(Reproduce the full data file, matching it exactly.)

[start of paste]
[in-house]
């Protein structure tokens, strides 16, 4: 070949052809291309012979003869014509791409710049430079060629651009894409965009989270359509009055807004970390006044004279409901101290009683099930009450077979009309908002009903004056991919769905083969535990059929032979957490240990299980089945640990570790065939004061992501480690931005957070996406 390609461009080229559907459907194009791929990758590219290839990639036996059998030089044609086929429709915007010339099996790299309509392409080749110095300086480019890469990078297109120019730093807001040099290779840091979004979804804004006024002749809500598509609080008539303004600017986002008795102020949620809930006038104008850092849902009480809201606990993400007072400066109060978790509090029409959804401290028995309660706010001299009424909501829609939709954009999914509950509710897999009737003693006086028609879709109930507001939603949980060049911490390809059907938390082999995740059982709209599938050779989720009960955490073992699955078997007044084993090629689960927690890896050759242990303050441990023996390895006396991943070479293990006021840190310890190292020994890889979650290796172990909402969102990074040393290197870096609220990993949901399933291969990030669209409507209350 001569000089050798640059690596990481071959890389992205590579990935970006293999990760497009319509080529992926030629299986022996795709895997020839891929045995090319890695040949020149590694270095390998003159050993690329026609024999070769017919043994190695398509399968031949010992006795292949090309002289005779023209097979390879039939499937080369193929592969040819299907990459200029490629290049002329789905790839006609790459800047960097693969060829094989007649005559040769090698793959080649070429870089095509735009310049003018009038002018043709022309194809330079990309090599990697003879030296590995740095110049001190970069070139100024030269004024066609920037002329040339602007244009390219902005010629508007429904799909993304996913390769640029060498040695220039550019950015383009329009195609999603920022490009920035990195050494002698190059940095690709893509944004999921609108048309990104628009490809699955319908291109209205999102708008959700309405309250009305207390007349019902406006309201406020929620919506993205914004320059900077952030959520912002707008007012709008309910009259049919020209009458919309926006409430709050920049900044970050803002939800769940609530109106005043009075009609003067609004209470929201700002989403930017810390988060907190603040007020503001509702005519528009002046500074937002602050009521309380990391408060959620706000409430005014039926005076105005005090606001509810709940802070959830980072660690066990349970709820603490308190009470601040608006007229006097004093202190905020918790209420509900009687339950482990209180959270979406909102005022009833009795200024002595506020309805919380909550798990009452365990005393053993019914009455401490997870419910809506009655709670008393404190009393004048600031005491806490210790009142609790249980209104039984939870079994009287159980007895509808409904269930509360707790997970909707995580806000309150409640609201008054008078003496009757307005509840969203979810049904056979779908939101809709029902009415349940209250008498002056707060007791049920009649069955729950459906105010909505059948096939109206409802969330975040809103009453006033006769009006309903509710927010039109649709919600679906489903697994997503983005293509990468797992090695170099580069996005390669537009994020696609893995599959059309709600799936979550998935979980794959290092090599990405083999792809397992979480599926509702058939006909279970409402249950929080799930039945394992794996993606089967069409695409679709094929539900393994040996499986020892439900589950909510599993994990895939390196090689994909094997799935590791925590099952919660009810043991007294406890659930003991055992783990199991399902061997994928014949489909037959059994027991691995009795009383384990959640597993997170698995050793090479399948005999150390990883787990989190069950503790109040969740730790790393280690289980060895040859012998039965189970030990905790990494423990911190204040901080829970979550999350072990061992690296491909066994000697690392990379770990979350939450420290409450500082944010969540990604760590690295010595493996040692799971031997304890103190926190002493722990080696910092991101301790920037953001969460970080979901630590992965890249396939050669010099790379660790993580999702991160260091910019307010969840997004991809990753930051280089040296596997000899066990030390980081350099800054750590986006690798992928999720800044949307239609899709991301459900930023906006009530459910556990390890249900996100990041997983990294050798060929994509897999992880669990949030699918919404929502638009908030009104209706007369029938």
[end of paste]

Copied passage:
[in-house]
């Protein structure tokens, strides 16, 4: 070949052809291309012979003869014509791409710049430079060629651009894409965009989270359509009055807004970390006044004279409901101290009683099930009450077979009309908002009903004056991919769905083969535990059929032979957490240990299980089945640990570790065939004061992501480690931005957070996406 390609461009080229559907459907194009791929990758590219290839990639036996059998030089044609086929429709915007010339099996790299309509392409080749110095300086480019890469990078297109120019730093807001040099290779840091979004979804804004006024002749809500598509609080008539303004600017986002008795102020949620809930006038104008850092849902009480809201606990993400007072400066109060978790509090029409959804401290028995309660706010001299009424909501829609939709954009999914509950509710897999009737003693006086028609879709109930507001939603949980060049911490390809059907938390082999995740059982709209599938050779989720009960955490073992699955078997007044084993090629689960927690890896050759242990303050441990023996390895006396991943070479293990006021840190310890190292020994890889979650290796172990909402969102990074040393290197870096609220990993949901399933291969990030669209409507209350 001569000089050798640059690596990481071959890389992205590579990935970006293999990760497009319509080529992926030629299986022996795709895997020839891929045995090319890695040949020149590694270095390998003159050993690329026609024999070769017919043994190695398509399968031949010992006795292949090309002289005779023209097979390879039939499937080369193929592969040819299907990459200029490629290049002329789905790839006609790459800047960097693969060829094989007649005559040769090698793959080649070429870089095509735009310049003018009038002018043709022309194809330079990309090599990697003879030296590995740095110049001190970069070139100024030269004024066609920037002329040339602007244009390219902005010629508007429904799909993304996913390769640029060498040695220039550019950015383009329009195609999603920022490009920035990195050494002698190059940095690709893509944004999921609108048309990104628009490809699955319908291109209205999102708008959700309405309250009305207390007349019902406006309201406020929620919506993205914004320059900077952030959520912002707008007012709008309910009259049919020209009458919309926006409430709050920049900044970050803002939800769940609530109106005043009075009609003067609004209470929201700002989403930017810390988060907190603040007020503001509702005519528009002046500074937002602050009521309380990391408060959620706000409430005014039926005076105005005090606001509810709940802070959830980072660690066990349970709820603490308190009470601040608006007229006097004093202190905020918790209420509900009687339950482990209180959270979406909102005022009833009795200024002595506020309805919380909550798990009452365990005393053993019914009455401490997870419910809506009655709670008393404190009393004048600031005491806490210790009142609790249980209104039984939870079994009287159980007895509808409904269930509360707790997970909707995580806000309150409640609201008054008078003496009757307005509840969203979810049904056979779908939101809709029902009415349940209250008498002056707060007791049920009649069955729950459906105010909505059948096939109206409802969330975040809103009453006033006769009006309903509710927010039109649709919600679906489903697994997503983005293509990468797992090695170099580069996005390669537009994020696609893995599959059309709600799936979550998935979980794959290092090599990405083999792809397992979480599926509702058939006909279970409402249950929080799930039945394992794996993606089967069409695409679709094929539900393994040996499986020892439900589950909510599993994990895939390196090689994909094997799935590791925590099952919660009810043991007294406890659930003991055992783990199991399902061997994928014949489909037959059994027991691995009795009383384990959640597993997170698995050793090479399948005999150390990883787990989190069950503790109040969740730790790393280690289980060895040859012998039965189970030990905790990494423990911190204040901080829970979550999350072990061992690296491909066994000697690392990379770990979350939450420290409450500082944010969540990604760590690295010595493996040692799971031997304890103190926190002493722990080696910092991101301790920037953001969460970080979901630590992965890249396939050669010099790379660790993580999702991160260091910019307010969840997004991809990753930051280089040296596997000899066990030390980081350099800054750590986006690798992928999720800044949307239609899709991301459900930023906006009530459910556990390890249900996100990041997983990294050798060929994509897999992880669990949030699918919404929502638009908030009104209706007369029938």